Sunwolf are a post rock band, of sorts, comprising a drummer and guitarist. The band hail from Leeds in West Yorkshire which has, in previous times, given us the brooding goth of The Sisters of Mercy, the uncompromisingly grinding funk of Gang of Four and those great bastions of unreconstructed lad culture; The Kaiser Chiefs. I say that Sunwolf are a post rock band of sorts because they also cite their music as being ambient, progressive and stoner. I would probably categorise their music as originating in the same camp as Neil Young’s Dead Man soundtrack; a special kind of selfless guitar music that worships and renounces rock and roll in a single sweeping gesture.
Track one, Genesis, opens with buzzing guitar lines that loop and layer to create a constant velutinous soundscape.. A fairly simple but sombre guitar line is played over the top. Musically this is very similar to the works of the band Earth circa Angels of Darkness, Demons of Light I, where simple and clean guitar lines are coupled with phenomenally slow drum work to create a vast landscape of music. Whilst not the easiest of listens, this music is evocative and seems to carry a great emotional weight. In my opinion music of this nature is always a little unfinished, needing either bonafide visuals or slightly more structure to truely work. Neil Young had the visuals of Dead Man to work with, and this similarily empty guitar work somehow cries out for a storyline of similar pathos to complete the picture.
Track two follows a near identical pattern; ambient buzzing guitar lines, clean (neck pickup on some obscure ’70s Fender guitar, no doubt) guitar work of a brooding and intense nature and slow drum patterns. What is interesting is just how processed the drums of Sunwolf tracks are. Whilst the guitars sound organic and are typically saturated in reverb, the drums have a dry but distant quality that makes them sound boxy and cloying in contrast with the sheer range of the guitar parts.
Morose Land would perhaps indicate, from the title alone, another dense mining of Dylan Carlson’s psyche, so comes as a shock when a fairly standard rock tune leaps out the gate. Like the inclusion of the constantly unfolding track Talahassee on Earth’s Pentastar: In the Style of Demons, this simple and circular rock track seems weird precisely because it follows such a straight and grooveless meter and varies little from the script. It isn’t drone rock, yet the music has a dervish repetition. The next track, Beyond the Sun, still sounds very much like Earth and could even be mistaken for non-album Sunn Amps and Smashed Guitars-era track as a hand a handful of Iommi riffs (and tasty riffs at that) are coupled with an almost machine-made drum pattern. This track again feels slightly unfinished (or perhaps needing a bass line?) as the heavy guitar parts don’t seem underpinned by heavier earthworks. However it could be argued that the heaviness of the track is achieved through this slightly dehumanised and unfinished sound.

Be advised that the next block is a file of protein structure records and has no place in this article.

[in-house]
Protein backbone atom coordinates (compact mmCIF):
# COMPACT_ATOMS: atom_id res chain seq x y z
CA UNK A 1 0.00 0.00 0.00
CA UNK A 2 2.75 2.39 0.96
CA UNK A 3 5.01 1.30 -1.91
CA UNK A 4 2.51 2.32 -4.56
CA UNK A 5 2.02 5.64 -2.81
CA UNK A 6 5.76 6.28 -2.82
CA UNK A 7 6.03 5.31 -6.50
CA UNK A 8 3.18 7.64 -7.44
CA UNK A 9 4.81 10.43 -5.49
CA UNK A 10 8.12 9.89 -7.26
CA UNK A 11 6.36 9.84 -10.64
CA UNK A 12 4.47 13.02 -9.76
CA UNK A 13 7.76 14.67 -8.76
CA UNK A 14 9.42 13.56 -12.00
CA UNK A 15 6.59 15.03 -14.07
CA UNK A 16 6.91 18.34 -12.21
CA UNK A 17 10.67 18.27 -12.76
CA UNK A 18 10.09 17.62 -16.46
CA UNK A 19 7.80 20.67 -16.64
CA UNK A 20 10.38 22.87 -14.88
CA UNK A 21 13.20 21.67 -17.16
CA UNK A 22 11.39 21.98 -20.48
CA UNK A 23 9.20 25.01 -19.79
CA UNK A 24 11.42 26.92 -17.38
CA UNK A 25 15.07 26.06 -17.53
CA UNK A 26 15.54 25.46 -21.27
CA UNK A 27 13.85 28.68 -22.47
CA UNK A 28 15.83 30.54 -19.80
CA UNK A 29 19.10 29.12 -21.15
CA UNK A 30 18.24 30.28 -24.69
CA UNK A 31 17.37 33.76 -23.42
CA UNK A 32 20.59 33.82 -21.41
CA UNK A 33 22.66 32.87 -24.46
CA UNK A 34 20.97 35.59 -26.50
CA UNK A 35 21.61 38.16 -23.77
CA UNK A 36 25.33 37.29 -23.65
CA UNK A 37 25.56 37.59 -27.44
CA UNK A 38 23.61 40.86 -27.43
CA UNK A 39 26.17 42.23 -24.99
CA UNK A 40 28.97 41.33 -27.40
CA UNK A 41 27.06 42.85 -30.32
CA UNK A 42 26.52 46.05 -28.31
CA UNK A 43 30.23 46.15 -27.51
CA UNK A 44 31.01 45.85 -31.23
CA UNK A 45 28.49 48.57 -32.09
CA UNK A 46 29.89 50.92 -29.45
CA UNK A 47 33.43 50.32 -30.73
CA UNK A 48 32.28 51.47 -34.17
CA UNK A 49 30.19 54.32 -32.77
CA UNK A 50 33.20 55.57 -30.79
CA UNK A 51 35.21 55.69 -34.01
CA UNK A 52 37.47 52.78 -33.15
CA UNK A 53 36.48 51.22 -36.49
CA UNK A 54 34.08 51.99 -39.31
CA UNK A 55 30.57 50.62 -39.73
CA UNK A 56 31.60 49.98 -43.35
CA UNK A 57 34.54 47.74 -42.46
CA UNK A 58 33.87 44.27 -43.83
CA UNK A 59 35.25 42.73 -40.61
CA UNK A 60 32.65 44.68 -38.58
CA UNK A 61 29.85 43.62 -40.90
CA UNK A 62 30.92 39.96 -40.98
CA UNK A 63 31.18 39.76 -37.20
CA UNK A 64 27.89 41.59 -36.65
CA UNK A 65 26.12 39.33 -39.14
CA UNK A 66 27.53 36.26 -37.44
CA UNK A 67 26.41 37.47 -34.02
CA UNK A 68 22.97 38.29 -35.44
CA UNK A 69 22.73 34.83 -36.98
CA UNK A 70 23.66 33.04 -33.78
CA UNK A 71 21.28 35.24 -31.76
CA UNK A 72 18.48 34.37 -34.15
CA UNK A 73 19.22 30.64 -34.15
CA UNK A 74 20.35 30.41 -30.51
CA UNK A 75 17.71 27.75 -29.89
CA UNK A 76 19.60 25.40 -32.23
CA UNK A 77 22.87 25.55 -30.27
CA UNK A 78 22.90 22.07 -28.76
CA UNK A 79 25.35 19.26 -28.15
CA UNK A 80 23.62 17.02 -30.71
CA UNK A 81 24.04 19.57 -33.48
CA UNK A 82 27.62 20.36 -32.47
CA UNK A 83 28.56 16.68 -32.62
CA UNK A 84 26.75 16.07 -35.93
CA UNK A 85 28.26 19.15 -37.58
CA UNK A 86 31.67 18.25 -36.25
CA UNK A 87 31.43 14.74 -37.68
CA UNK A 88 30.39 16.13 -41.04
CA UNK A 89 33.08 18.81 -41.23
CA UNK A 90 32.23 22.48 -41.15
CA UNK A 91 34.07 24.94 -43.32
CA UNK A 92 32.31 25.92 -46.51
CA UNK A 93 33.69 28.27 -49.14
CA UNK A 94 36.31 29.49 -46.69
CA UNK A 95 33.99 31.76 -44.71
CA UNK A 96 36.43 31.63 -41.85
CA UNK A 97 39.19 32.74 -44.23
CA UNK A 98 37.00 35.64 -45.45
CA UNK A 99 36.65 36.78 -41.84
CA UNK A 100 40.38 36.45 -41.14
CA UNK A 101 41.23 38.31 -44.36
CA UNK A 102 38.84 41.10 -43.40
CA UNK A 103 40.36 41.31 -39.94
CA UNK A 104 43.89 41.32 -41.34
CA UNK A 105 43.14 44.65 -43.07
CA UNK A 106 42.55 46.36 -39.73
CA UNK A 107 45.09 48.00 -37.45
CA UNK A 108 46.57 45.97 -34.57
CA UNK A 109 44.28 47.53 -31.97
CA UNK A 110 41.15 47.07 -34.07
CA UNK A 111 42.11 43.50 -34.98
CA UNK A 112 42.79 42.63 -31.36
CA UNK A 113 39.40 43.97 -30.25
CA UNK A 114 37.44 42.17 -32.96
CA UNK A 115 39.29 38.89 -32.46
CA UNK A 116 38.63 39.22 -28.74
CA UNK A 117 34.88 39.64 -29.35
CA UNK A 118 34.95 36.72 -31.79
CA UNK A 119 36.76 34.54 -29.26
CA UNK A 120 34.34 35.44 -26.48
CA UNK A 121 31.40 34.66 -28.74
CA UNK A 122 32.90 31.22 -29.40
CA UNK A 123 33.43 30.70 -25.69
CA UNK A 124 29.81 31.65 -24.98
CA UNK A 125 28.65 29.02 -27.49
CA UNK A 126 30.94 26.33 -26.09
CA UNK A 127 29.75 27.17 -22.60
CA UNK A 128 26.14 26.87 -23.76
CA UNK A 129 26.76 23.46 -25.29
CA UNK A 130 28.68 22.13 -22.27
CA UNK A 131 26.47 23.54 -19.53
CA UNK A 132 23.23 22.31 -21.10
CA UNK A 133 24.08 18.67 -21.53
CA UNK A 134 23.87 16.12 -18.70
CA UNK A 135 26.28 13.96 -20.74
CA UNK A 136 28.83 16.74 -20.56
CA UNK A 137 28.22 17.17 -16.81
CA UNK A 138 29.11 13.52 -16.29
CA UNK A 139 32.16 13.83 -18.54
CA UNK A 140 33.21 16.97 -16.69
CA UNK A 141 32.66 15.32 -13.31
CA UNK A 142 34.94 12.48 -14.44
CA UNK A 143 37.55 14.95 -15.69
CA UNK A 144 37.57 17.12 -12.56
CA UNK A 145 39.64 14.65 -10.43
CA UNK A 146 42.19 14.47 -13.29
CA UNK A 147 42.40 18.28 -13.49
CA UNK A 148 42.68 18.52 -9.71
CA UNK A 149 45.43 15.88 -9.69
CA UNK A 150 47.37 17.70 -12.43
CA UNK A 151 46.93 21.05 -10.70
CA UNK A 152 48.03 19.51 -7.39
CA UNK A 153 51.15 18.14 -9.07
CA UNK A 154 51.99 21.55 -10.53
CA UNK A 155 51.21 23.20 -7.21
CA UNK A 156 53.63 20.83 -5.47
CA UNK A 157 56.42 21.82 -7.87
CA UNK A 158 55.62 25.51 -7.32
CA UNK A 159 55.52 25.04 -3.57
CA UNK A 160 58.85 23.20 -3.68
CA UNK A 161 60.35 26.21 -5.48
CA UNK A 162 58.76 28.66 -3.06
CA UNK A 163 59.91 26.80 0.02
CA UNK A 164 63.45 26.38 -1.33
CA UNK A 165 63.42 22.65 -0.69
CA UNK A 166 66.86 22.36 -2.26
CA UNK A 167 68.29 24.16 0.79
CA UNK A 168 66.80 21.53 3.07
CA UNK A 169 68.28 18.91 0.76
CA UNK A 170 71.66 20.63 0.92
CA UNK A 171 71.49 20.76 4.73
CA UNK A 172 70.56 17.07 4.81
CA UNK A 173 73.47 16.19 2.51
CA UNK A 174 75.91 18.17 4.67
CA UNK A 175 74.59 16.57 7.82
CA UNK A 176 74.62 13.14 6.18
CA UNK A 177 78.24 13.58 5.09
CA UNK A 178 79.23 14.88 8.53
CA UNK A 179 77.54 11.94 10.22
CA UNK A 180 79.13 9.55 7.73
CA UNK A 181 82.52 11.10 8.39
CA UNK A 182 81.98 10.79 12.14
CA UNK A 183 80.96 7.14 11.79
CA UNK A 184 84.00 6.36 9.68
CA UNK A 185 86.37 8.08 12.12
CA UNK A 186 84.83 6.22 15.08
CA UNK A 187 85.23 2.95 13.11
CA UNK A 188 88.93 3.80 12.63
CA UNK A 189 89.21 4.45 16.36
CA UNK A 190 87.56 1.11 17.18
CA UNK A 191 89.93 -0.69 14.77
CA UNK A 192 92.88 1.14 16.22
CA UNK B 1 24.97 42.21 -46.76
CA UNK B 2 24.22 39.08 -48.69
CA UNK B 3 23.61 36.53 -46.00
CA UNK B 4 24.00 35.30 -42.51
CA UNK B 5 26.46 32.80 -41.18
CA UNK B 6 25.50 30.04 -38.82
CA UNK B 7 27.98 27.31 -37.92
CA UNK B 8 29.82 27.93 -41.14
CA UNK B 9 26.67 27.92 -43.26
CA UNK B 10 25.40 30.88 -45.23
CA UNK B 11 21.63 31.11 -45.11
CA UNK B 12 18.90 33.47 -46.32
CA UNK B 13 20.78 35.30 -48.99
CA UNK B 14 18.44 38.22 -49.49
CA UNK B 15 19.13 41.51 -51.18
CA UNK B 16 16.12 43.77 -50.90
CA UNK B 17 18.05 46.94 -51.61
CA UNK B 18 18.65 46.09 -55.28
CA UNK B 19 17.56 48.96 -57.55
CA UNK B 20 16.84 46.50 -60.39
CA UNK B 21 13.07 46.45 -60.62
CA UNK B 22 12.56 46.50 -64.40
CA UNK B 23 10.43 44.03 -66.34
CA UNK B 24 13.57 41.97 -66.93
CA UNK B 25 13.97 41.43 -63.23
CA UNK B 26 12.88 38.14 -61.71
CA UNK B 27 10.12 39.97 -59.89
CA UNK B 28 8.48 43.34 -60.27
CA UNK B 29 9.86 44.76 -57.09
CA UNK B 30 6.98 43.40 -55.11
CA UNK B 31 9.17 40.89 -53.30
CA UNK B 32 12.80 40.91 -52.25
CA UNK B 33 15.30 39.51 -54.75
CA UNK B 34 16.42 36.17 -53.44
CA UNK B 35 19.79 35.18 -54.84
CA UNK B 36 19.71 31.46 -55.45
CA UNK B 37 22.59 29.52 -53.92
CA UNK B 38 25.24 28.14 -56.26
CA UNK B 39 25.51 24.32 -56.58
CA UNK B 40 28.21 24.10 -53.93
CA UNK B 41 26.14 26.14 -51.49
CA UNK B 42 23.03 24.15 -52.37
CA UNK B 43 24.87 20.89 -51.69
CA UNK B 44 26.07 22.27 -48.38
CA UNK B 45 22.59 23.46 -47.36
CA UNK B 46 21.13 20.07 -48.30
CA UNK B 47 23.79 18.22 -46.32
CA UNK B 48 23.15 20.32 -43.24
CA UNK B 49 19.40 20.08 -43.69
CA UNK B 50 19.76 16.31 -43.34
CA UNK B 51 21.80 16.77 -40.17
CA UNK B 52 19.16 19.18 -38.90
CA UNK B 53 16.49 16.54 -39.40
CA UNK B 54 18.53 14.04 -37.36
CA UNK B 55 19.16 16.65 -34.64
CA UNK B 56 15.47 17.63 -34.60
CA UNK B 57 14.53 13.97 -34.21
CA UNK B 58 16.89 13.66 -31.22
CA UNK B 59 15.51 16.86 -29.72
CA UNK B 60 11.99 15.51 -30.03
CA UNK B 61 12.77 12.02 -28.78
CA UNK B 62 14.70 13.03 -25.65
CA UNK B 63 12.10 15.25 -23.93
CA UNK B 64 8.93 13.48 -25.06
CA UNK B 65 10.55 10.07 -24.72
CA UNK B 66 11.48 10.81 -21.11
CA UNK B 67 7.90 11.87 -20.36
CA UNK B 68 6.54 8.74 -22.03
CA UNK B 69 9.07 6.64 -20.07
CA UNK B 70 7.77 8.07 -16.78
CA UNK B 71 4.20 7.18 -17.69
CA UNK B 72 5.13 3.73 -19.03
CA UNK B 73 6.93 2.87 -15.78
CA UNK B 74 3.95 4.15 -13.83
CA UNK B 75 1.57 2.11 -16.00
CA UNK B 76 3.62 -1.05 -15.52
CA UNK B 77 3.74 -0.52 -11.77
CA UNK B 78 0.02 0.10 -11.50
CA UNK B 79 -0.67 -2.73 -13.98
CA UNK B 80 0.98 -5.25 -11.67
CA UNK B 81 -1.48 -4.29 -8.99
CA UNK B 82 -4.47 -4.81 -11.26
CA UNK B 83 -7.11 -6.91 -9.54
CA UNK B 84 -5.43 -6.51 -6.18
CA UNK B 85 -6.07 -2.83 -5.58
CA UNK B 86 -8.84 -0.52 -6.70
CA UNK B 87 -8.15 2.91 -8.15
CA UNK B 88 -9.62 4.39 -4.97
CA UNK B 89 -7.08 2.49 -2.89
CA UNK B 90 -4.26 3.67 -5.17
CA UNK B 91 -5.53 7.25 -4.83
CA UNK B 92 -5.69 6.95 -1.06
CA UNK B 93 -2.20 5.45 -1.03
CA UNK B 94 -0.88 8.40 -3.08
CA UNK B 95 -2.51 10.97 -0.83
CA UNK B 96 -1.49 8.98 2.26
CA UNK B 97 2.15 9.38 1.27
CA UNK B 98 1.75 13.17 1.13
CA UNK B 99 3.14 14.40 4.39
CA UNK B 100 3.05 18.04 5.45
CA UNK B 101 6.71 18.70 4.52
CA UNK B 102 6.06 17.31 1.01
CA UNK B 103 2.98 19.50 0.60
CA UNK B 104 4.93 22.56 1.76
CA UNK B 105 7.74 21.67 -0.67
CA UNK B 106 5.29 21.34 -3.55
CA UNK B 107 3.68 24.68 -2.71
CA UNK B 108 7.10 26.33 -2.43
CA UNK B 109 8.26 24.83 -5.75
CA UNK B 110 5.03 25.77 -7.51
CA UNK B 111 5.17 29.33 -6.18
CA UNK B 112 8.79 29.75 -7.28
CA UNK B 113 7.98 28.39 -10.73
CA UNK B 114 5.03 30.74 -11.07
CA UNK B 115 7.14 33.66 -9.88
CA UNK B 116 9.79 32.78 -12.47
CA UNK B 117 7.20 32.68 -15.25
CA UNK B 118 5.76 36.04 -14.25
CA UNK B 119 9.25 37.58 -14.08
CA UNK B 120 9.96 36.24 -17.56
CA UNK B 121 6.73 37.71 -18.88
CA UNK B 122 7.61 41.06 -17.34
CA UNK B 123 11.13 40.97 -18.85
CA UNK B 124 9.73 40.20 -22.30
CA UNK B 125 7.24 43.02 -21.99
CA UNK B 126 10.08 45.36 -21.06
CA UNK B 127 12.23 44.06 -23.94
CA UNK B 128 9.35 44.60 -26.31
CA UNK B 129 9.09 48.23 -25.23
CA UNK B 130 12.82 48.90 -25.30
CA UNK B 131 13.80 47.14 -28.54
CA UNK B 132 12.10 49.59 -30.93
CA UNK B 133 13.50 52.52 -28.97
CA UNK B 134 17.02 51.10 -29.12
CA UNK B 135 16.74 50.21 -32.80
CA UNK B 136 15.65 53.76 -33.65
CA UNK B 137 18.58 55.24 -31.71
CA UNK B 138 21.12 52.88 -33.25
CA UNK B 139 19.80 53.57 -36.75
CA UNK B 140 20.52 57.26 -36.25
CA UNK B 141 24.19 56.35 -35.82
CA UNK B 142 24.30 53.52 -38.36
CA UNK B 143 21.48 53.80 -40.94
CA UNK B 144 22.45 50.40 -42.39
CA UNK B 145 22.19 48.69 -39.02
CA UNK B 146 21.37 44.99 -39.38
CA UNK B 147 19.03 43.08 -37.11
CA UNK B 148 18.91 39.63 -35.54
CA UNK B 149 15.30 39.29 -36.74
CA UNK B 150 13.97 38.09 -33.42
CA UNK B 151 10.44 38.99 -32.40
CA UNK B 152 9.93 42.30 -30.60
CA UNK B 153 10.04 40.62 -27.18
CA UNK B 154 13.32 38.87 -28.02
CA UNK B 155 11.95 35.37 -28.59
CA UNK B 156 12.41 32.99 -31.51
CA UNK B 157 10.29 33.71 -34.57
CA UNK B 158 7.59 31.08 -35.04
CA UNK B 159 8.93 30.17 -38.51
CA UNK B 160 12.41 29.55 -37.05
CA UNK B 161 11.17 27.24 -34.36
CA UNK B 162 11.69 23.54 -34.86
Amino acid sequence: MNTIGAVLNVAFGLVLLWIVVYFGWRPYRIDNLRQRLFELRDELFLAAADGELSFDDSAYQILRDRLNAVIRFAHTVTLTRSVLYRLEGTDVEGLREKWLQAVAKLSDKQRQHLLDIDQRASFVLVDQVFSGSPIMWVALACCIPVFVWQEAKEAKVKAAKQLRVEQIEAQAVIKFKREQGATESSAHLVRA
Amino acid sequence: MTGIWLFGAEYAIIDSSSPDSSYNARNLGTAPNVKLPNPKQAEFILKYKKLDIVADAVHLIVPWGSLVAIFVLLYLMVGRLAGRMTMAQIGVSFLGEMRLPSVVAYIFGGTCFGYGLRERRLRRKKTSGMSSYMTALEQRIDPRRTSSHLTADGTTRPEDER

The final tracks return again to melancholia of the first tracks. Perhaps here the influence sways more towards the God Is An Astronaut, Godspeed! You Black Emperor and Mogwai camp. Free from the limitations of the blues this genre perhaps becomes a little too morose, and self congratulatory, for my own personal tastes, though it is easy to admire the determination by which these bands exit the long path of blues-orientated music to find new musical landscapes. Sunwolf appear to accurately tap into this genre, perhaps by way of the sometimes bleak and sometimes industrial landscapes of their own surrounding countryside. Whilst some slightly more adventurous or fulfilling instrumentation would not have gone a miss, the hammond organ and lap steel guitar of Time Stands Still provides a tantalising glimpse of richer orchestrations. This music is bleak in many ways, but beautifully delicately constructed.
For more information visit the Sunwolf web site at: http://sunwolfuk.tumblr.com
Reviewed by Alan Bragg